Wednesday, 4 November 2015

MARRAKECH - MOROCCO Part 2 - Market Mini-Series

Following on from last week's post - our next big city was Marrakech. 

Finding our way to the car park where Motorhomes can park overnight was a nightmare. My navigator role was tested to the limit – as was my driver husband’s. How he held his nerve as we kept teetering on the verge of being killed, I’ll never know. 
Imagine a cacophony of cars, mopeds, tuk-tuks, bicycles, trucks, buses and donkey carts - all ignoring the marked lanes, no indicating, no entering and exiting round-a-bouts correctly, jumping red lights… you name it – they were doing it.
And that’s not forgetting the pedestrians stepping into the road whilst looking the other way. Inshallah that they make it to other side.

We were almost hysterical – but found the whole challenge strangely exhilarating.

I could hardly believe it when we found our car park. 
We were directed to a quiet location round the back next to a lean-to containing sacks of garlic.

A few men were sitting in the shade opposite us. After we’d settled in, we gave them French walnuts in exchange for tiny glasses of teeth-clenchingly sweet tea.
In the heat the pungent smell of the garlic was rather overpowering. 

We were a short walk from the main action in the famous Marrakech square: Jemaa el Fna (spelt how you will!) 

There were African drummers, snake charmers, men with monkeys and hawks, women offering to paint Henna patterns on my hands, fortune tellers, storytellers, clowns, dancers, singers and beggars. 

The hustling was good natured and friendly. 

At dusk the food stalls cranked up the action. Tagines, couscous and kebabs were all on offer. We chose a non-touristy stall and ate ‘Arabic’ soup with small wooden ladles and sweet sesame pastries called Chabakia.

Mint is massive in Morocco. We saw the aromatic herb being sold everywhere.

We returned the following morning. Things were much quieter, with people restocking their stalls.

All in all, the iconic square in Marrakech is an unmissable stop on any itinerary to Morocco whether you’re in a Motorhome or not.

Next stop Ouzoud in the Atlas Mountains…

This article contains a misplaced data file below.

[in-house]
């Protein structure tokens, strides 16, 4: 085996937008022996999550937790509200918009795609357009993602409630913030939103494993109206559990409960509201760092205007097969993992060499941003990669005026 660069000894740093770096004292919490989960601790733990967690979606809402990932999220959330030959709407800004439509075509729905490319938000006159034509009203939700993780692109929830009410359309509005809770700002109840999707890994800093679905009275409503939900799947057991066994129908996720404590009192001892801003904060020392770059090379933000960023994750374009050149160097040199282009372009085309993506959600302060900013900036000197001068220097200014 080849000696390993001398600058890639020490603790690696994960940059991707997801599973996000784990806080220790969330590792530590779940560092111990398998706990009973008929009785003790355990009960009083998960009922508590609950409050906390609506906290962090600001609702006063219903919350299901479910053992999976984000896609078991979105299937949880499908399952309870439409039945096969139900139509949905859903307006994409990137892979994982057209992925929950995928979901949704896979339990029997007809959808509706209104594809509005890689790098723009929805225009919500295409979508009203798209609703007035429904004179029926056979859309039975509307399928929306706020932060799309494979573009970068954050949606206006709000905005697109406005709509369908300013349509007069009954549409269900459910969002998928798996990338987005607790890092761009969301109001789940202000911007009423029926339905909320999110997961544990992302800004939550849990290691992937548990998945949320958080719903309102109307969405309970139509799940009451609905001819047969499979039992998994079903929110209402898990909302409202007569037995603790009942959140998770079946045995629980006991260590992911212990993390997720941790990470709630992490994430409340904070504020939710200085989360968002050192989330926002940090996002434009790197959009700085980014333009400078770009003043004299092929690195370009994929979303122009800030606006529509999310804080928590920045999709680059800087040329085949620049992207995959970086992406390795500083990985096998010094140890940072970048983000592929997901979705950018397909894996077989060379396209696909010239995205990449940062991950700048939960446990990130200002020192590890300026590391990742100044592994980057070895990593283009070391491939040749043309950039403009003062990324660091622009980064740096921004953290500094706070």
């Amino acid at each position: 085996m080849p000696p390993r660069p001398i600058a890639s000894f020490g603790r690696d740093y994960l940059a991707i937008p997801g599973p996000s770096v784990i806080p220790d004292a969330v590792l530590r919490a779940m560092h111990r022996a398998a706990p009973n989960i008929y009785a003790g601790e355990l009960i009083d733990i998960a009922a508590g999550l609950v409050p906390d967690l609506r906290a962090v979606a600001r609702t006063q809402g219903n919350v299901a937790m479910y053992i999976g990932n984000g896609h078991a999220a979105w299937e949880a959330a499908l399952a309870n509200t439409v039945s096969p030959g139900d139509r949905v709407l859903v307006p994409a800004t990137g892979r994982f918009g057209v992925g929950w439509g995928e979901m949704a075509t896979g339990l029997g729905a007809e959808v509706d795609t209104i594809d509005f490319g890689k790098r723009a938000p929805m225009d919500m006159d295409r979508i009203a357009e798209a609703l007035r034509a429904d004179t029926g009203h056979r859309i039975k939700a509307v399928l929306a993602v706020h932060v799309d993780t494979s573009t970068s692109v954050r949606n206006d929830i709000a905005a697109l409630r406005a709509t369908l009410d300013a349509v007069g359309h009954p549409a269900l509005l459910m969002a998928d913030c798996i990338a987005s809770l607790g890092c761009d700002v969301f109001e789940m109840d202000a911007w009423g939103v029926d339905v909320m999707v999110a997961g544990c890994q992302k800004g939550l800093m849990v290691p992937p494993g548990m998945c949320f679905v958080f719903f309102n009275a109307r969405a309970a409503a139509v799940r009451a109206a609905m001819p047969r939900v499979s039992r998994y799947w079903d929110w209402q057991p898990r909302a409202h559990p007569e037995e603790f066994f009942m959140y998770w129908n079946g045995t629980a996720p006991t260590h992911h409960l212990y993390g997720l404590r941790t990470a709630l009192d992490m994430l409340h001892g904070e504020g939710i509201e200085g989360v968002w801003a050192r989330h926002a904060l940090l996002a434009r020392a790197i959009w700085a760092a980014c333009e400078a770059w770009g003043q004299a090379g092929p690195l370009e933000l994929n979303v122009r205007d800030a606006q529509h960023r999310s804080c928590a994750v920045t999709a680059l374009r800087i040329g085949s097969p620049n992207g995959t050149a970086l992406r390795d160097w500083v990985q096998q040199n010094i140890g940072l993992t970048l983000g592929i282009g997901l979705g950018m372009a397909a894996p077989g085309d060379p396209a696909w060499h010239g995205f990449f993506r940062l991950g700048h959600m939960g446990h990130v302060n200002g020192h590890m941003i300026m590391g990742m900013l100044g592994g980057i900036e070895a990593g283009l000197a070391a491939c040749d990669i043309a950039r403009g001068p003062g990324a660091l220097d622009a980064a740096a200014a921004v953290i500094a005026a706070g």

1. It looks fascinating and I'd love to see the markets full of spices. Pretty sure we're not brave enough to do it in our motorhome though!

    1. Moroccan markets are wonderful, Patsy. I didn't think I'd be brave enough either - but since my husband was so keen, I said I'd go provided he drove and I navigated. I'm very glad we did it. As well as having a brilliant experience, I also gained a huge amount of material for my writing!

  2. I love the scents of a market and you describe so many here. The lack of aroma is definitely one of the differences between supermarket and market food shopping. Not sure I would enjoy the driving here though.

    1. I think you're right, Ann. There's nothing like a market to bombard the olfactory nerves! Moroccan driving is not for the faint hearted - especially in a large motorhome. I would probably do it in a car though - but only because I have experience of driving in challenging conditions in other countries!

  3. Seeing the stacks and bags of mint reminds me of the stack and bags of Coca leaves in Peru. I can almost hear the bustle of the markets through your photos.

  4. Thanks, Sue. Coca leaves in Peruvian markets sounds rather more edgy than mint in Morocco. :)

  5. It is certainly a colourful country, and the markets look quite intriguing. Thanks for sharing them.

  6. Thanks, Carol. Morocco was more wonderful to tour around than I ever imagined. As well as all the sights and sounds, we've never received so many offers of hospitality.

  7. Very brave to drive there Susan! What a wonderful description you've given - you really get a sense of the place and beautiful photos as well!

  8. Thank you, Rosemary. I've been writing travel articles for over twelve years, so looking for photo opportunities has become second nature. :)

  9. Hi Susan, just enjoyed catching up with your 'markets' posts. Fascinating places and, as you say, the best places to get a glimpse of the real country and the people who live there.

  10. Hi Linda - thanks for dropping by and glad to hear you're enjoying these posts. There will be more! :)


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